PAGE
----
Thursday 6th July, 7pm – 8pm
A short talk was arranged by WCHT and Herts. Fire & Rescue with an opportunity for residents to voice concerns and ask questions about fire safety in their homes, with particular emphasis on the high rise blocks.
Station Commander Jim Moran opened proceedings by introducing himself, Watch Commander Adair, Fire Prevention officer Mr. Jim Attenborough and the crew of White watch from Garston fire station.
Mr. Moran spoke in some detail about the main causes of fire in the home, which are smoking and cooking.
Since the introduction of the smoking ban in public places there has been something of a shift in peoples smoking habits, with more choosing to smoke outside which for residents of high-rise accommodation often means out on balconies. He suggested that those who did so may wish to consider a small bucket of water or sand to extinguish smoking materials in – there have been incidents where cigarettes have been discarded over the side of a balcony and have blown back on to a balcony elsewhere on the building and started a fire. He cited one such incident in 2016 at Munden View. Thankfully, nobody was hurt on that occasion. He also commented that the use of barbecue equipment or other cooking apparatus on balconies to be ill advised.
In respect of kitchens, the most common sources of fires in recent years had been unattended grills or hobs. He advised that build ups of grease should be avoided on or around surfaces and that residents should avoid leaving open cooking devices unattended. People should also be aware of things around the cooking appliances – combustible materials like tea-towels or a stray curtain which might be blown onto a heat source.
Electrical fires continue to be an issue – people should look out for signs of burning on plugs and chargers – if any signs are apparent then the device should be disposed of immediately. If any electrical appliances are causing mains to trip, they should be isolated and looked at by a competent person before being re-used as this is often a sign of something seriously wrong.
Mr. Moran also mentioned the ability to register your white goods (fridges/freezers/washing machines/dish washers/tumble driers) with the manufacturers when installed. Doing this means that owners can be contacted if any issues are found with equipment later on and remedies need to be made or product recalls are issued.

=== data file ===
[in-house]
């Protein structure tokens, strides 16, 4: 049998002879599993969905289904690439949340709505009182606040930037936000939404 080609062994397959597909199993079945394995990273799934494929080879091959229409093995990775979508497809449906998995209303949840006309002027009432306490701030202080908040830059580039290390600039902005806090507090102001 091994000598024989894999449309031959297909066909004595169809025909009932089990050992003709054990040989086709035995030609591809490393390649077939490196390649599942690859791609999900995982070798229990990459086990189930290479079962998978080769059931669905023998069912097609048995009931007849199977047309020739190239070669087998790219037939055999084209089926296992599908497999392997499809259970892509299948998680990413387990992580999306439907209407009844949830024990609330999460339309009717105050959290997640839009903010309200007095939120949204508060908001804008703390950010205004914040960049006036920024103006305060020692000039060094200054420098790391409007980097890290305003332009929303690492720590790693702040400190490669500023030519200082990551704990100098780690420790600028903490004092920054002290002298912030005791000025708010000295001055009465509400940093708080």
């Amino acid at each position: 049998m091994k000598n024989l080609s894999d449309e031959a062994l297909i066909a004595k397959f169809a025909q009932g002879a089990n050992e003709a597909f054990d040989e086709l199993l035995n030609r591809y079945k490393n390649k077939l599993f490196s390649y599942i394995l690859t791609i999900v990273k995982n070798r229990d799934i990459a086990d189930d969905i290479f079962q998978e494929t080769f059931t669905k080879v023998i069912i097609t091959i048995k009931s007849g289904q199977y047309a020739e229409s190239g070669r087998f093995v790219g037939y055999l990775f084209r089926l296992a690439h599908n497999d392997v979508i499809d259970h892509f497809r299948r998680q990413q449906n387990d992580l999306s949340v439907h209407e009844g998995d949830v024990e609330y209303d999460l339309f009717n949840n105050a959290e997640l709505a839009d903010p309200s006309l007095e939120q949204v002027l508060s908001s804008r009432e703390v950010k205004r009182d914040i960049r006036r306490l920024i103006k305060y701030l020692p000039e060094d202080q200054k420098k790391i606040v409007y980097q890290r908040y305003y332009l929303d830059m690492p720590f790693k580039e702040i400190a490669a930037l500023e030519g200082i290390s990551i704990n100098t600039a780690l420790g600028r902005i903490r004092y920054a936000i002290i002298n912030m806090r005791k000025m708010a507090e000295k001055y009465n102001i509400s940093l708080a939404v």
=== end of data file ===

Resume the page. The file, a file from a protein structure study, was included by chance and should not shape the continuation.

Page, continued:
He also mentioned people being aware of how and when they used candles – consider surfaces they place the items on before lighting them and also look at what may be around the candle – is there anything that could catch light?
If you have any concerns about fire safety in your home, the Brigade are able to come and talk to you – give them a call to arrange a visit.
In respect of the fire strategy for the high rise blocks, he explained that a “stay put” policy had been designated and that the buildings had been designed and built with this in mind. Whilst it was understood that residents may wish to evacuate if they became aware of an incident in a neighbouring flat and that it was absolutely their option to do so, mass evacuations can be problematic for the Brigade when they come to tackle the blaze. For more information on “stay-put” and high rise fire strategy in general, please see the Herts. Fire and Rescue website for their “High Rise Flats: What you Need to Know” pages.
Advice was given on the regular testing of the smoke alarm in each flat – residents should test them at least monthly and report any failings to the landlord immediately. Hertfordshire Fire & Rescue will come and fit battery operated alarms free of charge if asked, should any residents have concerns.
Mr. Moran also stated that the responsibility for maintaining a safe building falls to the landlord and that any issues or concerns should be reported to them for resolution – for example internal fire doors that don’t close or a fire exit door that won’t open or is blocked.
There was then a period for residents to ask questions of the brigade and also several members of the WCHT on an individual basis.